Scientists have been working on the male contraceptive pill for almost half a century.
Yet despite encouraging news reports, an over-the-counter version is not just around the corner.
Lack of funding and presumed disinterest from men means that one has never been mass produced. Instead, women are still generally expected to take responsibility for not getting pregnant.
However, research suggests many men would embrace the pill if it was available.
A third of sexually active British men say they would consider using hormonal contraception, such as the pill or the implant. This is the same percentage of British women who currently use such medication.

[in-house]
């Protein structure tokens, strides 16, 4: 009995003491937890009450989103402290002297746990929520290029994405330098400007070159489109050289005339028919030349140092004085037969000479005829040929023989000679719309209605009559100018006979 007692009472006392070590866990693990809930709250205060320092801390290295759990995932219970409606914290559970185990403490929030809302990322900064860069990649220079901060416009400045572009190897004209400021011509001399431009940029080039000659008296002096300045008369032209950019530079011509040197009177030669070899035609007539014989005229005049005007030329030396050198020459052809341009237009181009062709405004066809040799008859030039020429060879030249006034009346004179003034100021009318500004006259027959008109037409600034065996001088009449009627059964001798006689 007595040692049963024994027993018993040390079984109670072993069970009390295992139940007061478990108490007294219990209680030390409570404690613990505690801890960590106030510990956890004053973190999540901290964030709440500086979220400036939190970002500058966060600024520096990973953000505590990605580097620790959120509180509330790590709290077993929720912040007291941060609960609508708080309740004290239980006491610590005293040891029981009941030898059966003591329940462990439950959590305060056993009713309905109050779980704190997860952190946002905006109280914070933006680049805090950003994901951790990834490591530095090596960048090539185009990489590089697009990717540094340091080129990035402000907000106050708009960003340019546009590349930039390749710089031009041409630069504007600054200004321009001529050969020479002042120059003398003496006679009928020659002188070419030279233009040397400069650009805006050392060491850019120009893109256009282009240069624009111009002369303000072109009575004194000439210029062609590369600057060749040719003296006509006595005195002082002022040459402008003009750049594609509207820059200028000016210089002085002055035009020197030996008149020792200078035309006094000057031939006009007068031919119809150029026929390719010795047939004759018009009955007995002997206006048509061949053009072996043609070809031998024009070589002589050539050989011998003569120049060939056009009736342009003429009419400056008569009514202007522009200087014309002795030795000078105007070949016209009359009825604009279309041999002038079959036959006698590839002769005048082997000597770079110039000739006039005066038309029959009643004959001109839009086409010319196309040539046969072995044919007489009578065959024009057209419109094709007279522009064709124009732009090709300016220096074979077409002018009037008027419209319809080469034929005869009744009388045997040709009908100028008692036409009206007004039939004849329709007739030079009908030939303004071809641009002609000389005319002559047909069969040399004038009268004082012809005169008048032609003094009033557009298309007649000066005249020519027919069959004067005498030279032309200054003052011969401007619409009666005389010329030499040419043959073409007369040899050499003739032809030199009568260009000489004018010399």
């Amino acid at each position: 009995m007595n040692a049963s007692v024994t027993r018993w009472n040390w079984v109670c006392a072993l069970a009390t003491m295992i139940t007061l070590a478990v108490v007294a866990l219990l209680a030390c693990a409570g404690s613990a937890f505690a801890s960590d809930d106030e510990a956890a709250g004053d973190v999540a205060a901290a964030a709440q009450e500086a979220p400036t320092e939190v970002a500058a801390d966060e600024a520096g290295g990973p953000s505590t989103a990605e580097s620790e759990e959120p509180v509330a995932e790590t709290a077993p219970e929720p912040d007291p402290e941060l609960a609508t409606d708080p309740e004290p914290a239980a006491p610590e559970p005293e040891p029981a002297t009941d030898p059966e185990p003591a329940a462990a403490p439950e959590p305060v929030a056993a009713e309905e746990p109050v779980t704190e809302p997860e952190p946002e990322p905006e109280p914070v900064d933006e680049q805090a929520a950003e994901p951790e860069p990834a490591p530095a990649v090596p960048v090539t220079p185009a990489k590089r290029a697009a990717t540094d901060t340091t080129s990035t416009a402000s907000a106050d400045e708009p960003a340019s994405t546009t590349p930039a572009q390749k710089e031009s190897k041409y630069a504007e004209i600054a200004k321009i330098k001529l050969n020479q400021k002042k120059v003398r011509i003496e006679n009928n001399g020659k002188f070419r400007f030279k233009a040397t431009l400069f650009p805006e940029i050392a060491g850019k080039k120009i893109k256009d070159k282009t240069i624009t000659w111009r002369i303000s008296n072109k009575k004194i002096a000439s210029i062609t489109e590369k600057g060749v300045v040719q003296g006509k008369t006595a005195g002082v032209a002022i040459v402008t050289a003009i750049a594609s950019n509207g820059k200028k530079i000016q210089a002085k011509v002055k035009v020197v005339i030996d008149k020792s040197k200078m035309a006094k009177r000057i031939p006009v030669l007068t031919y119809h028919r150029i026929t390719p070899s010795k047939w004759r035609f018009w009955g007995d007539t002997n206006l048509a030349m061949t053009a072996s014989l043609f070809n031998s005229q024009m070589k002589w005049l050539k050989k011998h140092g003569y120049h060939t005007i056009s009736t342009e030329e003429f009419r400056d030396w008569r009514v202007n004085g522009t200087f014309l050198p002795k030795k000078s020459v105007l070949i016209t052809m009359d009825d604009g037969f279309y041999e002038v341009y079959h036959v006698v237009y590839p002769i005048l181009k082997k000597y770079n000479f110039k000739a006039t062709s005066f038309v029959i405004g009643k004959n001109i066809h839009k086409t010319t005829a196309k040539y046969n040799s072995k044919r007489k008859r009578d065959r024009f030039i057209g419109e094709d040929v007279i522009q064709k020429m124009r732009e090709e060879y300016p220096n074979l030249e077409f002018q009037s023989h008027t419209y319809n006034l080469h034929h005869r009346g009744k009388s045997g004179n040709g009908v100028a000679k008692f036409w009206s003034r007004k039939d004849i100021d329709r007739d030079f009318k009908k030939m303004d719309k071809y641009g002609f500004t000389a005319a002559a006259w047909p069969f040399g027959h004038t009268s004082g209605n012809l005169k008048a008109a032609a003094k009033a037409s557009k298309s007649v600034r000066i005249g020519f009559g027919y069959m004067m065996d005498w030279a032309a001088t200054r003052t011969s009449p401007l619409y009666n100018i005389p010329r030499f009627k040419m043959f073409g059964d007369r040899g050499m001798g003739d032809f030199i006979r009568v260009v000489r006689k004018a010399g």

Eight out of 10 people in the survey said contraception should be a shared responsibility.
Meanwhile, 77% of sexually active American men aged 18-44 surveyed are “very or somewhat” interested in trying out a male contraceptive other than condoms or vasectomy.
So, could public acceptance, alongside a relaxation of gender roles, lead to the male pill becoming a reality?